No sweat! Umpires can refuse to take bowlers’ caps and sweaters when cricket returns after coronavirus crisis
- Officials have flagged up concerns about holding personal items due to Covid-19
- Bowlers will be asked to throw clothing and other items over the boundary rope
- Umpires will not be instructed to wear gloves — medical or otherwise
- Learn more about how to help people impacted by COVID
Umpires will be allowed to refuse to take bowlers’ caps and sweaters when the new season eventually gets under way.
Officials have flagged up concerns about holding on to personal items during recent discussions with the ECB’s umpires’ manager, Chris Kelly.
As a result, if cricket returns while Covid-19 is still a threat, bowlers will be asked to throw clothing and other things such as sunglasses beyond the boundary rope.
Umpires will be allowed to refuse to take bowlers’ caps and sweaters when cricket returns
However, umpires will not be instructed to wear gloves — medical or otherwise — to reduce the chances of contracting coronavirus by handling the ball.
Officials are required to check the state of the ball in Twenty20 matches every time a six is struck, and when the ball is feared to have gone out of shape in first-class cricket, meaning they regularly come into contact with it. Balls thrown back by spectators would potentially increase the risk.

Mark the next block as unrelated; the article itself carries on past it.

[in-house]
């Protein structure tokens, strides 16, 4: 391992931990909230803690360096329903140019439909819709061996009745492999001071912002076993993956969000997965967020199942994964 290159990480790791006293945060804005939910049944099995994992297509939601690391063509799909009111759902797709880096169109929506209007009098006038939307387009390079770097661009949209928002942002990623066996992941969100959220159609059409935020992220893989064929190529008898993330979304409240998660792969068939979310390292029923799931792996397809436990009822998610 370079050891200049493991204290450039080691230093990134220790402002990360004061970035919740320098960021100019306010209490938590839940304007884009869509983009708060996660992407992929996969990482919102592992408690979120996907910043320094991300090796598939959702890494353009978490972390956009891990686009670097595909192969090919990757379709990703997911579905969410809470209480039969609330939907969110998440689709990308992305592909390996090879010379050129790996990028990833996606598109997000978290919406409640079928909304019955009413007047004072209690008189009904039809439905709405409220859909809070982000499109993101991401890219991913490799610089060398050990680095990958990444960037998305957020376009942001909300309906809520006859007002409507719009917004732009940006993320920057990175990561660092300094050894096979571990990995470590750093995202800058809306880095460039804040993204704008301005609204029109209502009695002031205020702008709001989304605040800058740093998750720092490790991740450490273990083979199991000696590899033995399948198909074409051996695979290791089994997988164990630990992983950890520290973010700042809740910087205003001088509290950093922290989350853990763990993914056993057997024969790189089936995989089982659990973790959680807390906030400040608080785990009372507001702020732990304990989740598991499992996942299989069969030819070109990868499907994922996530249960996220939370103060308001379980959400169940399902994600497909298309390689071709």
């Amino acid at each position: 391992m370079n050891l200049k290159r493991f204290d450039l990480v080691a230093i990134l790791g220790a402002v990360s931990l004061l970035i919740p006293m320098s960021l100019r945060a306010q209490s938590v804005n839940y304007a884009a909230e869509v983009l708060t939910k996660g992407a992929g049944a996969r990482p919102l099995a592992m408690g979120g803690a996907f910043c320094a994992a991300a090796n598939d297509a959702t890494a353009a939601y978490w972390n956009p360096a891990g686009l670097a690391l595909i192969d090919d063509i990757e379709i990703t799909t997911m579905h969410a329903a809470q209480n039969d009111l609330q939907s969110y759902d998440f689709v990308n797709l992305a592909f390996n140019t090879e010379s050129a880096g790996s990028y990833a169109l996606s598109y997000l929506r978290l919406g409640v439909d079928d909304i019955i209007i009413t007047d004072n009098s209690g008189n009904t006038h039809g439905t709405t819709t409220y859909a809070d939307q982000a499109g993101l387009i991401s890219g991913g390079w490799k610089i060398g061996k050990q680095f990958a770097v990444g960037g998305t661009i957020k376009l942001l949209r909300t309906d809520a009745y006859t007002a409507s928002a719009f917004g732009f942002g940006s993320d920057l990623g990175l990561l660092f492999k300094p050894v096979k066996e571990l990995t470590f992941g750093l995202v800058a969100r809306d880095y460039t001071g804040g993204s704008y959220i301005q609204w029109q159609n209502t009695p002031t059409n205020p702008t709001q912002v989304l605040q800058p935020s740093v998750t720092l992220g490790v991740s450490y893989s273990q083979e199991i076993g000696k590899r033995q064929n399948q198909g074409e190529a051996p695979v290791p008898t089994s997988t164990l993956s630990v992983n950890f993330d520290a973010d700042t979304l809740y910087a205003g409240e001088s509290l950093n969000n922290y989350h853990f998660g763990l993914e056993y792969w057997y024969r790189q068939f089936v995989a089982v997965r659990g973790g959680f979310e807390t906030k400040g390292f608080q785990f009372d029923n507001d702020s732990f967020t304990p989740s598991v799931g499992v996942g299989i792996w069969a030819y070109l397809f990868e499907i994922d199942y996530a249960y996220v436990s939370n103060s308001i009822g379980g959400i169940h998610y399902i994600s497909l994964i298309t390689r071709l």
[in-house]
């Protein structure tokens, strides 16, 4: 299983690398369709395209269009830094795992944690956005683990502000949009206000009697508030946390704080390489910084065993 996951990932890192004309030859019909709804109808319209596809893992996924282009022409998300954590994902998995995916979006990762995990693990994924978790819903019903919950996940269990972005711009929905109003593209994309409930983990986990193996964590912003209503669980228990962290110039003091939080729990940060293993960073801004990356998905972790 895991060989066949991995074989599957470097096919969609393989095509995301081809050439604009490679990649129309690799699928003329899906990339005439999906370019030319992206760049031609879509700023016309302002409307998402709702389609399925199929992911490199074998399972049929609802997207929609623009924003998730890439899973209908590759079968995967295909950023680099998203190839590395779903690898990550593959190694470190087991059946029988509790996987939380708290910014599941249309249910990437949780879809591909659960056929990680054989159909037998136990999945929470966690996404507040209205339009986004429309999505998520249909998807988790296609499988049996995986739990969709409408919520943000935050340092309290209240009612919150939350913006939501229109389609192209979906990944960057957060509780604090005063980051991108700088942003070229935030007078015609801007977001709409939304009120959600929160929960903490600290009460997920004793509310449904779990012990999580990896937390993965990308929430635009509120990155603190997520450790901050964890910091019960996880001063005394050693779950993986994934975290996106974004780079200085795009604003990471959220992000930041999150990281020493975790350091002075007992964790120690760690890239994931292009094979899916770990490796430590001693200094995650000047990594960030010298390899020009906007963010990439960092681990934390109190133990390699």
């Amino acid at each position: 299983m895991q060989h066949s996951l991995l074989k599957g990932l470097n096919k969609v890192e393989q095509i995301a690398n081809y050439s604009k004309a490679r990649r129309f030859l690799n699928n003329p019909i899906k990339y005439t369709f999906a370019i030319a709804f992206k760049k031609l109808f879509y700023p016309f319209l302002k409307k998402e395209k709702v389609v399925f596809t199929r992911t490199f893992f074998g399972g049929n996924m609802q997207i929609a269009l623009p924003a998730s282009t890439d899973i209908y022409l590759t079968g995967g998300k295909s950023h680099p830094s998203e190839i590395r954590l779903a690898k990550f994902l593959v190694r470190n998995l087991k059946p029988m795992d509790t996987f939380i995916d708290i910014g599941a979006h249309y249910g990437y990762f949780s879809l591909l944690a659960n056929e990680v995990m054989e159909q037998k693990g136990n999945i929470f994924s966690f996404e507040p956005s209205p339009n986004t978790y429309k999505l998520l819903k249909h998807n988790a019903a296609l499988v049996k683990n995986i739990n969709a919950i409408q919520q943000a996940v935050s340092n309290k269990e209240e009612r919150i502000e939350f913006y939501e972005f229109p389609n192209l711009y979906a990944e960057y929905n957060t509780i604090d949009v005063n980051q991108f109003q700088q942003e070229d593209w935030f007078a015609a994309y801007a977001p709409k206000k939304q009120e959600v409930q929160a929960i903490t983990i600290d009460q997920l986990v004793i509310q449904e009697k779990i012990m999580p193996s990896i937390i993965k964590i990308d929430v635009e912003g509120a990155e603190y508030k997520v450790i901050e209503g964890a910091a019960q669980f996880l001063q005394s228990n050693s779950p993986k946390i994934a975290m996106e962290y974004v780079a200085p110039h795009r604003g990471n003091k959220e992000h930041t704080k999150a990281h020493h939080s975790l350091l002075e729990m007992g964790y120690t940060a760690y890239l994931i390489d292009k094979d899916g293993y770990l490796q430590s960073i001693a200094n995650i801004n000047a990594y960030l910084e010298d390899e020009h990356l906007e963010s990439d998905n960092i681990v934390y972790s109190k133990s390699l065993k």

But it will remain the umpire’s choice as to whether they want to cover their hands, in line with ECB policy on protective gear such as arm guards, helmets and shin pads for their officials.
Umpires will not be instructed to wear gloves to protect themselves when handling the ball
The ECB only made the wearing of helmets mandatory for batters and close fielders in 2016 after a British standard was introduced and Sportsmail understands a similar process would need to take place before another firm directive on other specialist equipment is made.
Meanwhile, it will be the responsibility of individual boards rather than the MCC, the sport’s lawmakers, to decide whether the use of saliva to shine the ball is increasing the potential for contamination and adjust their playing regulations accordingly.
Surrey will stand down Australia international D’Arcy Short as overseas player if this year’s Vitality Blast is played behind closed doors due to the financial ramifications of there being no crowd.
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